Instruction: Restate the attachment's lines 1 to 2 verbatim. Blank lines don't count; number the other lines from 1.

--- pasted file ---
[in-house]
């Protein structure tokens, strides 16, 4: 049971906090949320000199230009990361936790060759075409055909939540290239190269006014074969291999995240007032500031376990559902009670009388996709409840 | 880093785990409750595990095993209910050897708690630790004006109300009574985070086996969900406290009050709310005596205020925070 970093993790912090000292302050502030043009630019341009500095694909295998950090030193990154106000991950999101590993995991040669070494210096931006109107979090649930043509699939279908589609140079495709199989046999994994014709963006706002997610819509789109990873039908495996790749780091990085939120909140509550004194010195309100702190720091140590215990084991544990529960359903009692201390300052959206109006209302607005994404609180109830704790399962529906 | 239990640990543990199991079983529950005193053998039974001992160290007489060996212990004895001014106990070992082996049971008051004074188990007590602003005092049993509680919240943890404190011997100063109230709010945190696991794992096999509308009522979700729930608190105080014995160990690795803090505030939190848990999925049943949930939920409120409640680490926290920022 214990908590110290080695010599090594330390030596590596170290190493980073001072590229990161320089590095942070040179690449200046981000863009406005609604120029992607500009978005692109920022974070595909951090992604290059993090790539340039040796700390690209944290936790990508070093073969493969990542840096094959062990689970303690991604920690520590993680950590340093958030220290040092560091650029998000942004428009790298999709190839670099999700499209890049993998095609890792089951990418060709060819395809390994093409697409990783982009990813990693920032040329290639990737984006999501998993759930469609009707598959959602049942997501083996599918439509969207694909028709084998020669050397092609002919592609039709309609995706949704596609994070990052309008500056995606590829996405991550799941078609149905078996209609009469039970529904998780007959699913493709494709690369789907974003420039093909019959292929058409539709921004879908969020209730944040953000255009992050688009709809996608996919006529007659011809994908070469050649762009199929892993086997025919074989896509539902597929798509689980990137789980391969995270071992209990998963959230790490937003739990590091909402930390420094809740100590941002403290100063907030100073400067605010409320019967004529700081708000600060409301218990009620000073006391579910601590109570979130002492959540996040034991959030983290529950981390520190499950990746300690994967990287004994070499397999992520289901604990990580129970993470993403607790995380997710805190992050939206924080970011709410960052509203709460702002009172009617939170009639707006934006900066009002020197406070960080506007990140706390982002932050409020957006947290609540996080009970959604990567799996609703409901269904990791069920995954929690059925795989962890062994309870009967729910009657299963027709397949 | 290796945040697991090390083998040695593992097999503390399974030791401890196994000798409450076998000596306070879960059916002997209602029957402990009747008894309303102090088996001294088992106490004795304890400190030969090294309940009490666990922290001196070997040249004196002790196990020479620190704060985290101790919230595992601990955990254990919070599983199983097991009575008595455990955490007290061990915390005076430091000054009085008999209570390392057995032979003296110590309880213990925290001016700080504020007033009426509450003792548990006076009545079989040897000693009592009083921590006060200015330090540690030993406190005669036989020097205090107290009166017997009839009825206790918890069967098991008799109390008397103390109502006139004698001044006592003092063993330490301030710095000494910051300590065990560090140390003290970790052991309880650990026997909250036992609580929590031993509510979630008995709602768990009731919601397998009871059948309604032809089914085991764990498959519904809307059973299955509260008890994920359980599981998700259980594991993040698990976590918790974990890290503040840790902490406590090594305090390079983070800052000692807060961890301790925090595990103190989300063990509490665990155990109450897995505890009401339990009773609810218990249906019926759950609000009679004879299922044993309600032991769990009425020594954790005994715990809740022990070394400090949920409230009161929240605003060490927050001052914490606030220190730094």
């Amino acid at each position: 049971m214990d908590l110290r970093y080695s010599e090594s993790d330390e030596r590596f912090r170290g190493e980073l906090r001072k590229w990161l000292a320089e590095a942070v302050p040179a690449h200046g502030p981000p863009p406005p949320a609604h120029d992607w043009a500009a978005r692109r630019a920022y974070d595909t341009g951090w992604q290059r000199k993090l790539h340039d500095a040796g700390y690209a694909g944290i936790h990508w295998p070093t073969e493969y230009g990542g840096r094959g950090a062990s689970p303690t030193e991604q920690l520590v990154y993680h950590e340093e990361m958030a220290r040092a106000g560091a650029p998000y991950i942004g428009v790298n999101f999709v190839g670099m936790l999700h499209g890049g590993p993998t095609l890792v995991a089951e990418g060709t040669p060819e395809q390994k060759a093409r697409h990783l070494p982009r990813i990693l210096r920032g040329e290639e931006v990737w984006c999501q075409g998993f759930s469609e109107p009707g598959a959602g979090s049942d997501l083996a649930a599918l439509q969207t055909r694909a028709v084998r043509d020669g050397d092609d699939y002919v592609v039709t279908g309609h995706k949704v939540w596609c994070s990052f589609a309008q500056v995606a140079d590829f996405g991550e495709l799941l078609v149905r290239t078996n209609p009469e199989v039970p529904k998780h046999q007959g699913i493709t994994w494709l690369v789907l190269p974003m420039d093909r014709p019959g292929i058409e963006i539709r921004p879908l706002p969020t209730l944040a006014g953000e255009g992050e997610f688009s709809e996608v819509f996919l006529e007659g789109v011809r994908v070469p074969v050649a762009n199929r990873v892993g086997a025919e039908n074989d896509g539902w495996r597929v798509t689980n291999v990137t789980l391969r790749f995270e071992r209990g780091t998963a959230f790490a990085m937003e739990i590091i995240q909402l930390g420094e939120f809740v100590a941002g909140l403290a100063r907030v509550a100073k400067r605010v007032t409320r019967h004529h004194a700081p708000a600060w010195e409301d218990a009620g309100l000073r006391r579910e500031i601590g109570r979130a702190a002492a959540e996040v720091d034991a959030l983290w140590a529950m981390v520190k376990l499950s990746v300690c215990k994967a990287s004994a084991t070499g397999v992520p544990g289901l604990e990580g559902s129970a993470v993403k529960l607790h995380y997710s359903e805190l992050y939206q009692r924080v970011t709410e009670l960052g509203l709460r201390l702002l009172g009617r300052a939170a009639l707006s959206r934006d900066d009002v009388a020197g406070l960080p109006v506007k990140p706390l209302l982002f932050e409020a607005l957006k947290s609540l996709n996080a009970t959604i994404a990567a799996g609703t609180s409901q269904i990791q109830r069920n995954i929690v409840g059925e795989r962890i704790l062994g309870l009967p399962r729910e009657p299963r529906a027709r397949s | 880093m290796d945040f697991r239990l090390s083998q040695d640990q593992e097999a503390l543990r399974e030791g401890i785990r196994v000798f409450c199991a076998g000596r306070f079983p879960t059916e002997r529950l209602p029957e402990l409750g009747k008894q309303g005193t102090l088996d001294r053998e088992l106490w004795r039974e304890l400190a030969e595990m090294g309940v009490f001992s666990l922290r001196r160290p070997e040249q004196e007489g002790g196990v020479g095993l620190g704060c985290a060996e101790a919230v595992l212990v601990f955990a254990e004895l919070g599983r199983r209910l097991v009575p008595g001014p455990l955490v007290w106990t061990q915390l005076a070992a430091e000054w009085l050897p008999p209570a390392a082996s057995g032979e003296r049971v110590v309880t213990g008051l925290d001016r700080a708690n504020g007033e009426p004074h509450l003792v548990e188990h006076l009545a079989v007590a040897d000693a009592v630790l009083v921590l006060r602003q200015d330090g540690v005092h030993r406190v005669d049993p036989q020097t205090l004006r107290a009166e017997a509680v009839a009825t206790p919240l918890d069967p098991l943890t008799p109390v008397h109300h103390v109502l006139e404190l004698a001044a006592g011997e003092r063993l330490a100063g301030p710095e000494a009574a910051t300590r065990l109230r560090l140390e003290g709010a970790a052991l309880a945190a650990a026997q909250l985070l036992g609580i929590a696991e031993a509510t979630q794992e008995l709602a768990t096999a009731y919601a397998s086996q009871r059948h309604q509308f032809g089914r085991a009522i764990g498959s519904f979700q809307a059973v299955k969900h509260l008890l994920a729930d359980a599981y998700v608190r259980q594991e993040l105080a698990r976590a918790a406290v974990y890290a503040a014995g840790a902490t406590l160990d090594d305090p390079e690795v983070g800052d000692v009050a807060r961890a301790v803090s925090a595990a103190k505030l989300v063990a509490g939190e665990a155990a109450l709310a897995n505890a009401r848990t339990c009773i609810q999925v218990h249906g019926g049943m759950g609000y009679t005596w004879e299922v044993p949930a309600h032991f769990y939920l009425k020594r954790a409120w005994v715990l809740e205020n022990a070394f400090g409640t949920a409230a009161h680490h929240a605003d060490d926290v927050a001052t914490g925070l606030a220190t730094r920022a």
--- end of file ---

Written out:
[in-house]
């Protein structure tokens, strides 16, 4: 049971906090949320000199230009990361936790060759075409055909939540290239190269006014074969291999995240007032500031376990559902009670009388996709409840 | 880093785990409750595990095993209910050897708690630790004006109300009574985070086996969900406290009050709310005596205020925070 970093993790912090000292302050502030043009630019341009500095694909295998950090030193990154106000991950999101590993995991040669070494210096931006109107979090649930043509699939279908589609140079495709199989046999994994014709963006706002997610819509789109990873039908495996790749780091990085939120909140509550004194010195309100702190720091140590215990084991544990529960359903009692201390300052959206109006209302607005994404609180109830704790399962529906 | 239990640990543990199991079983529950005193053998039974001992160290007489060996212990004895001014106990070992082996049971008051004074188990007590602003005092049993509680919240943890404190011997100063109230709010945190696991794992096999509308009522979700729930608190105080014995160990690795803090505030939190848990999925049943949930939920409120409640680490926290920022 214990908590110290080695010599090594330390030596590596170290190493980073001072590229990161320089590095942070040179690449200046981000863009406005609604120029992607500009978005692109920022974070595909951090992604290059993090790539340039040796700390690209944290936790990508070093073969493969990542840096094959062990689970303690991604920690520590993680950590340093958030220290040092560091650029998000942004428009790298999709190839670099999700499209890049993998095609890792089951990418060709060819395809390994093409697409990783982009990813990693920032040329290639990737984006999501998993759930469609009707598959959602049942997501083996599918439509969207694909028709084998020669050397092609002919592609039709309609995706949704596609994070990052309008500056995606590829996405991550799941078609149905078996209609009469039970529904998780007959699913493709494709690369789907974003420039093909019959292929058409539709921004879908969020209730944040953000255009992050688009709809996608996919006529007659011809994908070469050649762009199929892993086997025919074989896509539902597929798509689980990137789980391969995270071992209990998963959230790490937003739990590091909402930390420094809740100590941002403290100063907030100073400067605010409320019967004529700081708000600060409301218990009620000073006391579910601590109570979130002492959540996040034991959030983290529950981390520190499950990746300690994967990287004994070499397999992520289901604990990580129970993470993403607790995380997710805190992050939206924080970011709410960052509203709460702002009172009617939170009639707006934006900066009002020197406070960080506007990140706390982002932050409020957006947290609540996080009970959604990567799996609703409901269904990791069920995954929690059925795989962890062994309870009967729910009657299963027709397949 | 290796945040697991090390083998040695593992097999503390399974030791401890196994000798409450076998000596306070879960059916002997209602029957402990009747008894309303102090088996001294088992106490004795304890400190030969090294309940009490666990922290001196070997040249004196002790196990020479620190704060985290101790919230595992601990955990254990919070599983199983097991009575008595455990955490007290061990915390005076430091000054009085008999209570390392057995032979003296110590309880213990925290001016700080504020007033009426509450003792548990006076009545079989040897000693009592009083921590006060200015330090540690030993406190005669036989020097205090107290009166017997009839009825206790918890069967098991008799109390008397103390109502006139004698001044006592003092063993330490301030710095000494910051300590065990560090140390003290970790052991309880650990026997909250036992609580929590031993509510979630008995709602768990009731919601397998009871059948309604032809089914085991764990498959519904809307059973299955509260008890994920359980599981998700259980594991993040698990976590918790974990890290503040840790902490406590090594305090390079983070800052000692807060961890301790925090595990103190989300063990509490665990155990109450897995505890009401339990009773609810218990249906019926759950609000009679004879299922044993309600032991769990009425020594954790005994715990809740022990070394400090949920409230009161929240605003060490927050001052914490606030220190730094």